Creating Feelings of Inferiority in Developing Countries

            In all the Western-style advertising that comes through the television, radio and magazines of developing countries, Janus notes that “one message that comes through clearly is that happiness, achievement, and being white have something to do with one another” (Janus) and that for people of color, whether they be Asian, Africa, or Hispanic, the reverse side of this message is also clear: that because they are not white, they are not as good as the people they see advertised by the multinational corporations.  This can create feels of inferiority and VandeKerckhove also notes that with all this heavy advertising “culturally specific identity is replaced by a consumer identity that redefines the individual in terms of products”   (VandeKerckhove).    An advertisement that points this out is the new Loreal, Paris campaign for “Advanced Haircare” products: the bottles of the hair products are shown in a brightly lit against a dark background, similar to a fashion show catwalk, and images of women with long, beautiful hair  are played throughout the clip.  All these women are white and very fair-skinned and fair-haired, and the emphasis on Loreal being from Paris underlines what Janus talks about in her article: that being beautiful and sophisticated means being white, and from a Western center like Paris.   To  use another example from my own personal experience, when I was visiting Guatemala, I was often stopped on the street by natives who had not seen many Caucasian people in person, and children would often come up to me and touch my face or my hair, because I am very fair-skinned and have light hair.  It was, in many of the places I visited there, very clearly considered to be a good thing to be so light-colored.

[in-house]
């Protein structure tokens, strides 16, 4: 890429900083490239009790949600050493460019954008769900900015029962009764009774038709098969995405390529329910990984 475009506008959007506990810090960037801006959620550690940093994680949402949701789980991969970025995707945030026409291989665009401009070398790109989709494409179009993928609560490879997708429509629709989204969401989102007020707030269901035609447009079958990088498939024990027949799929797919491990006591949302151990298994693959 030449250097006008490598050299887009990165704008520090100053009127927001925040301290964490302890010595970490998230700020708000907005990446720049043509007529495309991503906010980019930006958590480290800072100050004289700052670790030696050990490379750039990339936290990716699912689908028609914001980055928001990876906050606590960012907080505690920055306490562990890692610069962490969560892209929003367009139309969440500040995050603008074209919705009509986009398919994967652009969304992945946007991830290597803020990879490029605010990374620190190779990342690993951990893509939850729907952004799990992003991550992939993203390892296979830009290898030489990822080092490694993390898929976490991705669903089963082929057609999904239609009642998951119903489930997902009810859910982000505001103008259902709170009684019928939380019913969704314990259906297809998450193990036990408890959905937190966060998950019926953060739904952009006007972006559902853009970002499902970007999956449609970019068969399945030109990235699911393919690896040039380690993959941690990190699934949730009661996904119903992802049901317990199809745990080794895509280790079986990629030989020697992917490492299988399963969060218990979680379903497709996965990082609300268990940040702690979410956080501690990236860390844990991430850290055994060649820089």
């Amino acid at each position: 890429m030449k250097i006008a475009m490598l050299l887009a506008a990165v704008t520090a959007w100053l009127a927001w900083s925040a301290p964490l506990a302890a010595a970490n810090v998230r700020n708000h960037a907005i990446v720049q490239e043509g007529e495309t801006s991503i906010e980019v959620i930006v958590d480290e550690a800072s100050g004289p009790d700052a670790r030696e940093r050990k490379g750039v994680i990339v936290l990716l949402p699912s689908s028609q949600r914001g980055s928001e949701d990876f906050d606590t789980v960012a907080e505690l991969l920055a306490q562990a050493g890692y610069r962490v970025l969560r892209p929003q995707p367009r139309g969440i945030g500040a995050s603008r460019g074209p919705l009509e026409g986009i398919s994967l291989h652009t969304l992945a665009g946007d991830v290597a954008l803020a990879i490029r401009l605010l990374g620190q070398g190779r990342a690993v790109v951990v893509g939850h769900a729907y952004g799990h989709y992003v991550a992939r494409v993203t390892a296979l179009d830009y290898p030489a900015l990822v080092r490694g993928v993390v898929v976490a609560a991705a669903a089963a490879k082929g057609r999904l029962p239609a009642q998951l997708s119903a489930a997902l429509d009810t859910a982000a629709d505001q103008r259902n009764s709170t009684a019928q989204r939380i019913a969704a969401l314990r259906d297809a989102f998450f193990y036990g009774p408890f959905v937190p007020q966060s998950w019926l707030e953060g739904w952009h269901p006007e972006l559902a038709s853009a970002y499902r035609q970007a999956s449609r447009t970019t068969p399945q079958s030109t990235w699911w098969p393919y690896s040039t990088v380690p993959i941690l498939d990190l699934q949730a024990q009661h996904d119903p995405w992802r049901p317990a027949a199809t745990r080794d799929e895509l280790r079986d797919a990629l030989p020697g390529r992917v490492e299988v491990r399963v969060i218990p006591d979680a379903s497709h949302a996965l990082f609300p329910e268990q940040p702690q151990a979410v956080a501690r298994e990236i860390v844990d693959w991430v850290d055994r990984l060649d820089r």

In conclusion, it is important to understand exactly how widespread Western advertising is is developing areas of the world and what kind of effects this advertising has on the people who live there.  The effort that advertising has put on destroying many important parts of native cultures, the importance that it puts on the need to buy and accumulate material goods, and the feelings of inferiority advertising can create are all negative aspects of the trend towards globalization.  They should all be kept as part of the discussion of international advertising and its effect on all of us.

Word count is 1236

1.“Transnational culture” is a “direct outcome of the internationalization of production and accumulation promoted through the standardized development models and cultural forms” and that the goal is to “eliminate local cultural variation” (Janus)

The “transnational culture”  we have today  is the result of companies trying to encourage similar consumer behavior throughout the world and to discourage any kind of difference from one culture to another.

  1. “the effect….to annihilate a people’s belief in their names, in their language, in their environment, in their unity, in their capacities, and ultimately in themselves” (VandeKerckhove).

Advertising can destroy the parts of a person’s culture that helps to give them self-esteem and define who they are.

  1. “a ‘consumer democracy’ is held out to the poor around the world as a substitute for political democracy” (Janus)

Advertising gives poor people a choice on what to buy, but cannot replace the need for political choice.

  1. {Advertising} “resulted in different expectations and measurements of happiness and success” (VandeKerckhove).
  2. Advertising makes people feel differently about how they define ideas like “happiness” and “success”.
  3. “One message that comes through clearly is that happiness, achievement, and being white have something to do with one another” (Janus)

Paraphrase: Advertising promotes the belief that being white is a prerequisite of being  happy and successful.

“Culturally specific identity is replaced by a consumer identity that redefines the individual in terms of products”   (VandeKerckhove).

Paraphrase: Advertising does not define people by who they are but by what they buy